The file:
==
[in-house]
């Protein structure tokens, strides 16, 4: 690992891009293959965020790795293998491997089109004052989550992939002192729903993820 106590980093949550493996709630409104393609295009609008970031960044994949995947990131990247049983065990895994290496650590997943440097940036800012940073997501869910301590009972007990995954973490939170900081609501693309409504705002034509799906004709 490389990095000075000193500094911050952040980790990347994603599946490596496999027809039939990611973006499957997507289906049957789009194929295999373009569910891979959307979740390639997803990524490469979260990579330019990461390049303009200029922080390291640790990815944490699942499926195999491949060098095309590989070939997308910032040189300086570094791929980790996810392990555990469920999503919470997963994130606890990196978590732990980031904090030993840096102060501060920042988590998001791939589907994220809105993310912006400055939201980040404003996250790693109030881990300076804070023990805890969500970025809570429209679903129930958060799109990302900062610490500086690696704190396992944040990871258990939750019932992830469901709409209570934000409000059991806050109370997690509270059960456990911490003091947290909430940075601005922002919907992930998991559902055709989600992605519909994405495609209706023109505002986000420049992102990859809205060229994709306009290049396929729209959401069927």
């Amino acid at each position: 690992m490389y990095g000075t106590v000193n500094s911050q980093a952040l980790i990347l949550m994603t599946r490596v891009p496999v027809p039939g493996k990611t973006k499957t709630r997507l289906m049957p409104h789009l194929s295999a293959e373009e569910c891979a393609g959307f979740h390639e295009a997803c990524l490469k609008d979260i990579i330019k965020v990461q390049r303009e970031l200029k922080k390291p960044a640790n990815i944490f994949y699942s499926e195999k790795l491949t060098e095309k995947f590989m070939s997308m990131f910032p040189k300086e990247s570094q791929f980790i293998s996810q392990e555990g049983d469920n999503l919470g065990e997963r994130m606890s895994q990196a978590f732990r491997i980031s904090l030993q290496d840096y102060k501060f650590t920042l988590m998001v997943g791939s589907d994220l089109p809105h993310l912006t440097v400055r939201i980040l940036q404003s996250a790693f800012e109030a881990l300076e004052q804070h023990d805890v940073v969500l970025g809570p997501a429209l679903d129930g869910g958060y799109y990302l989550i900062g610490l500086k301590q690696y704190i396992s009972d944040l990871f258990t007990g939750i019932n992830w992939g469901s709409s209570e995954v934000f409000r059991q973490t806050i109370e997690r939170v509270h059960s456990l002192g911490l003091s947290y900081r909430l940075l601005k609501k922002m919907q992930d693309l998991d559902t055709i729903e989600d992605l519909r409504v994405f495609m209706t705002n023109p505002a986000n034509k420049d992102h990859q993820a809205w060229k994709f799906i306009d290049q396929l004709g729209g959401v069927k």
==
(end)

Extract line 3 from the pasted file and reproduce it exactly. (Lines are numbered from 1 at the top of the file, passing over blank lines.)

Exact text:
């Amino acid at each position: 690992m490389y990095g000075t106590v000193n500094s911050q980093a952040l980790i990347l949550m994603t599946r490596v891009p496999v027809p039939g493996k990611t973006k499957t709630r997507l289906m049957p409104h789009l194929s295999a293959e373009e569910c891979a393609g959307f979740h390639e295009a997803c990524l490469k609008d979260i990579i330019k965020v990461q390049r303009e970031l200029k922080k390291p960044a640790n990815i944490f994949y699942s499926e195999k790795l491949t060098e095309k995947f590989m070939s997308m990131f910032p040189k300086e990247s570094q791929f980790i293998s996810q392990e555990g049983d469920n999503l919470g065990e997963r994130m606890s895994q990196a978590f732990r491997i980031s904090l030993q290496d840096y102060k501060f650590t920042l988590m998001v997943g791939s589907d994220l089109p809105h993310l912006t440097v400055r939201i980040l940036q404003s996250a790693f800012e109030a881990l300076e004052q804070h023990d805890v940073v969500l970025g809570p997501a429209l679903d129930g869910g958060y799109y990302l989550i900062g610490l500086k301590q690696y704190i396992s009972d944040l990871f258990t007990g939750i019932n992830w992939g469901s709409s209570e995954v934000f409000r059991q973490t806050i109370e997690r939170v509270h059960s456990l002192g911490l003091s947290y900081r909430l940075l601005k609501k922002m919907q992930d693309l998991d559902t055709i729903e989600d992605l519909r409504v994405f495609m209706t705002n023109p505002a986000n034509k420049d992102h990859q993820a809205w060229k994709f799906i306009d290049q396929l004709g729209g959401v069927k």